Credit growth’s growing pains

October 25, 2012 | 08:05
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Banking system credit growth for 2013 is under the spotlight.

Credit and economic growth are hot on the on-going National Assembly’s fourth session agenda.

Credit began to garner sharper growth from 2012’s third quarter and as of September 30, 2012 banking sector’s credit growth surpassed 2 per cent, according to State Bank Credit Division head Tran Van Tan.

Albeit retaining gloomy forecasts for global and local economy Tan still assumed the State Bank would still maintain and control banking sector’s full-year credit growth within 15-17 per cent range in 2013.

Banking expert Can Van Luc supposed it was too early to peg credit growth target for 2013 at this time, but setting credit growth at 15-17 per cent versus proposed GDP growth 5.5 per cent would be reasonable.

Some industry experts, however, kept low expectations for banking sector’s 2013 credit expansion perspective.

“Until this time, the country’s credit just expanded over 2 per cent. The bottlenecks like bad debts and businesses’ capital absorption capacity have yet to be effectively tacked. Thereby, in my view 2013 credit growth would not be better than in 2012,” said Maritime Bank’s Economic Research Centre director Trinh Quang Anh.

In respect to banks’ credit growth targets in 2013, Tan said the State Bank would continue allocating suitable credit growth targets to each bank. In the meantime, the State Bank  would combine allocating 2013 credit growth targets with tackling bad debts in each credit entity.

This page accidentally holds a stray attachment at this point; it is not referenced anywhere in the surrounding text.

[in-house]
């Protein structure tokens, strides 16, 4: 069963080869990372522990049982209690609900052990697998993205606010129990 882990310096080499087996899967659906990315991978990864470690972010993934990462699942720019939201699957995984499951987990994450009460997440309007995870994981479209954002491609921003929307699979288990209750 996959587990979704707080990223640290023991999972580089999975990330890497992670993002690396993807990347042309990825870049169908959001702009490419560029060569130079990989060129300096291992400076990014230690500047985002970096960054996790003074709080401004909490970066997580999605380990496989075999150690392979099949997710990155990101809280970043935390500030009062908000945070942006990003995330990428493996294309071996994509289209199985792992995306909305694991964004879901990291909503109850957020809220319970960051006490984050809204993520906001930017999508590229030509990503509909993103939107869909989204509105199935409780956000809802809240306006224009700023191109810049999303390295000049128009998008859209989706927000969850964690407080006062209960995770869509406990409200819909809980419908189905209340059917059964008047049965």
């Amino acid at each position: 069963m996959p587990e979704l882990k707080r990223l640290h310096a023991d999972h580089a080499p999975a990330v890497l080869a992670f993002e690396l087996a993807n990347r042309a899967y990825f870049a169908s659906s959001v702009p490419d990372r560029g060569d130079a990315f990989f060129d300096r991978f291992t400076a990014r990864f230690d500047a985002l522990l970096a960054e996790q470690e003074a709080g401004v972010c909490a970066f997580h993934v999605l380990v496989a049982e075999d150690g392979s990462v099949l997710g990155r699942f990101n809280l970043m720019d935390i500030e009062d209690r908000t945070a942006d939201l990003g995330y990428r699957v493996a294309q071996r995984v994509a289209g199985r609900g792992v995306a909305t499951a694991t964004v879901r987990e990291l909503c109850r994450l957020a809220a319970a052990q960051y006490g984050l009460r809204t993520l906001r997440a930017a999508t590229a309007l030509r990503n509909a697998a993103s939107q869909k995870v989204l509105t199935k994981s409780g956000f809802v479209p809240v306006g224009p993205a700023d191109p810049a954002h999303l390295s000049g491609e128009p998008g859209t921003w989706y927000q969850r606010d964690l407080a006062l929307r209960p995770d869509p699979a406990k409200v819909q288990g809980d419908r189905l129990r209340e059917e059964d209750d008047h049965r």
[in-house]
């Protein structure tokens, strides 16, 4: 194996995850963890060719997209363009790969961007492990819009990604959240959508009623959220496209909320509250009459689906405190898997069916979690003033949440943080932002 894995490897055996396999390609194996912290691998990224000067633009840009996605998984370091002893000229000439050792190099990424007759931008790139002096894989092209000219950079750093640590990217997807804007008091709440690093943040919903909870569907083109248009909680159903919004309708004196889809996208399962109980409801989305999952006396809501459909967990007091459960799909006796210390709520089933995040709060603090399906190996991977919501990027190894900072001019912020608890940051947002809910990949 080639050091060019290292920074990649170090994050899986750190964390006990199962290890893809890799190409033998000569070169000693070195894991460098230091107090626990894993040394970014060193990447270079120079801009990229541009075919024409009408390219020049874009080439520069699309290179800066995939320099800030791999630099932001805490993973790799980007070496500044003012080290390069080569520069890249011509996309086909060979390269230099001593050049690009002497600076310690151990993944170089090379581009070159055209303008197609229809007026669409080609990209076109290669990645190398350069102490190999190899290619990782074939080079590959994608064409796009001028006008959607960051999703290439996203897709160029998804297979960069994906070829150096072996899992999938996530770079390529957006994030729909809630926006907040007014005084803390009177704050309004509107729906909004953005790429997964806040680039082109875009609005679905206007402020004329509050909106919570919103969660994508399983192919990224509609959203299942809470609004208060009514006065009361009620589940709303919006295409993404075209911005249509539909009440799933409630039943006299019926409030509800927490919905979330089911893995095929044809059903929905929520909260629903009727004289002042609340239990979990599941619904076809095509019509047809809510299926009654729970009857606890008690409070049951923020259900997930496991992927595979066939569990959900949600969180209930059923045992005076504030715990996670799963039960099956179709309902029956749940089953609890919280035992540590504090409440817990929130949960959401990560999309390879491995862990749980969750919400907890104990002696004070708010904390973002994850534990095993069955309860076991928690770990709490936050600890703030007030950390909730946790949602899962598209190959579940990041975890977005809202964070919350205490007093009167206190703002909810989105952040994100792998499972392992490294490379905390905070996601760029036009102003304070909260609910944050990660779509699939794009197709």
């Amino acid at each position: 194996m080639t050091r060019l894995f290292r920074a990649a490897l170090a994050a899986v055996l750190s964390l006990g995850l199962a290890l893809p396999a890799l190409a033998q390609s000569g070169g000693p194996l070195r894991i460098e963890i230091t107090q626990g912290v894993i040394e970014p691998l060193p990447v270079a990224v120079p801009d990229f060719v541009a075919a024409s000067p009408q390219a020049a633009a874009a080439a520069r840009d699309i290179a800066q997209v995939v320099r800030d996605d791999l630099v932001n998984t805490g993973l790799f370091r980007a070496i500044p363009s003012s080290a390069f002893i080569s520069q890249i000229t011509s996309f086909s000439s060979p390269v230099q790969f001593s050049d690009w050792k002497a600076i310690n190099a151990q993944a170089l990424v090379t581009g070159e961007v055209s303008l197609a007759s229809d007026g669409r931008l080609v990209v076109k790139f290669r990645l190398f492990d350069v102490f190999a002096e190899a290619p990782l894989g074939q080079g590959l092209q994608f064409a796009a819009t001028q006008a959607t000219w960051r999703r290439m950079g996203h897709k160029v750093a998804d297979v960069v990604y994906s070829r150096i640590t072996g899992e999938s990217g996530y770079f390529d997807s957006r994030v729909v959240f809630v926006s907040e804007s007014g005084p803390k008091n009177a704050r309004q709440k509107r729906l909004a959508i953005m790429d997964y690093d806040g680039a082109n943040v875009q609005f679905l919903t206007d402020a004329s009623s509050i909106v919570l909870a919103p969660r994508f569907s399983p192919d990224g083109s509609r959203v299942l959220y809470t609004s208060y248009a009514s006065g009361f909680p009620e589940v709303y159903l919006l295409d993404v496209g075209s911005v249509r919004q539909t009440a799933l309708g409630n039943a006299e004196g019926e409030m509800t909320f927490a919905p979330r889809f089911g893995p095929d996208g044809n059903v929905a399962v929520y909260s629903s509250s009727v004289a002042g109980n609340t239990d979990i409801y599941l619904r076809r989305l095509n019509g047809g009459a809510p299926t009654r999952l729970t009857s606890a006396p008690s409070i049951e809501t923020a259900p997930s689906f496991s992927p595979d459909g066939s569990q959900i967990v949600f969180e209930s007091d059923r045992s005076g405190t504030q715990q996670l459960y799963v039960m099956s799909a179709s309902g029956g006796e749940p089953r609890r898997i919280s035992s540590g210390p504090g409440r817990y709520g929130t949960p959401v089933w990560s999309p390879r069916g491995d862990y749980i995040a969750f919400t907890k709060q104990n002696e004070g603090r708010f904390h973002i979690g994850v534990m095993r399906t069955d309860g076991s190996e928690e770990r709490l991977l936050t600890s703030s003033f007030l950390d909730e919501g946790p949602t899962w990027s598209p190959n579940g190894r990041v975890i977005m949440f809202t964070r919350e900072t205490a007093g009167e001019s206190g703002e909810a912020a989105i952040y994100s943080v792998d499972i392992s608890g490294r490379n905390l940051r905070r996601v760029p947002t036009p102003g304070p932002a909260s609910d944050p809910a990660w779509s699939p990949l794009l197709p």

This issue, however, has triggered hot debate.

“In my view, the State Bank should not take the same move [allocating credit growth targets to banks] as in 2012 which have proven less effective, even bringing repercussions. In early 2012, central bank kept close eyes on banks’ credit growth target application. In mid 2012 it loosened credit growth targets, some ‘problematic’ banks were also given higher [credit growth] targets,” said deputy general director of a commercial joint stock bank, adding that this has lessened banks’ confidence into State Bank  policies.

Luc assumed central bank should not impose credit growth targets on banks in 2013 but let banks expand their credit matching their capacity and development orientations.

“Central Bank shall control credit growth level based on factors like lending amount/total deposit amount, liquidity or provision rate.  Besides, assuming the State Bank set 2013’s banking sector credit growth at 15-17 per cent, banks would not outdo this benchmark,” Luc said.

Anh said: “Credit growth limits just work when curbing inflation was put at top priority and it is less significant in current context. Otherwise, hot credit growth in 2013 would be unlikely.”

By Thuy Lien

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